I went back down and started setting up my tent. A northbound PCT hiker came by. A guy named Redbeard whom I had not met. "Nice spot" he said. I told him this ridge is the last campspots for about 7 miles.
Got the tent set up and anchored with rocks. The sun was going down and I really wanted to accomplish my goal of going to the top of Old Snowy Mountain, drinking my beer, and watching the sunset. I needed water though so I decided to hustle back down the trail to where some snowmelt water was. As I was coming back up the colors on Mt. Adams looked really good...then I was wishing I was on top. I could have just headlamped to get water.
There was a break in the weather and the sky was clear around me. All day there were black clouds overhead and it looked like I missed a good rainstorm by a few miles.
Got to my tent and stuffed my backpack with the clock cardboard, my tripod, and some warm clothes. There was a little more rock scaling than I remembered, but I did get up to the top.
The beer was very refreshing, boy did it taste good. I took a bunch of photos and video. It looked like I had a "Casey Jones Sunset". It spent all this time building up suspense, then in the last 20 minutes the sun went behind some clouds and everything just turned a dimming grey color. Oh well, it was still a sunset of sorts.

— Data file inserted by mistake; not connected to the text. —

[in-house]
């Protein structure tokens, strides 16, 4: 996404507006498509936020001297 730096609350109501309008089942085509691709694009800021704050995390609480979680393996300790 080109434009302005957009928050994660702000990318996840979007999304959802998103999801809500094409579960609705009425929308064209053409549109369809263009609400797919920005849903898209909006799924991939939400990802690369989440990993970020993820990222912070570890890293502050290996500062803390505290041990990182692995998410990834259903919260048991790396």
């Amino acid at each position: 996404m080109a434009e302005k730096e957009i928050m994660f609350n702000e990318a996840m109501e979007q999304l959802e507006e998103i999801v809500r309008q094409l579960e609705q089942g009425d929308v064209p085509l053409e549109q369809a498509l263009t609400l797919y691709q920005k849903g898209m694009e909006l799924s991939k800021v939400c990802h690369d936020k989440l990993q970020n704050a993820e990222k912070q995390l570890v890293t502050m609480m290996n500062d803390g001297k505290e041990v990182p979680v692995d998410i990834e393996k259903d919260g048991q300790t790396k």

From the top of the mountain I could see Highway 12 off in the distance. I could also see the tops of several other peaks I have climbed over the years, Rainier, Adams, Mt. St Helens, Bear Creek Mountain, Tumac Mountain, Mt. Aix, Bismark Peak, and Spiral Butte.
Got back to my tent and decided to pile rocks around it in case the wind came up. One of the trail workers told me that this evening was one of the nicest they have had in the last few days.
Oh yeah, the trail crew is camped about a mile below me on the tail. Uturn told me there was a wedding there yesterday. I asked the trail worker about it and she said there were about five people or so there for the wedding.
No cell service on Old Snowy or anywhere, so I'm gonna probably have to call Dad from White Pass. The weather is supposed to turn bad in a couple days, so I might be going to Packwood to wait it out...time will tell.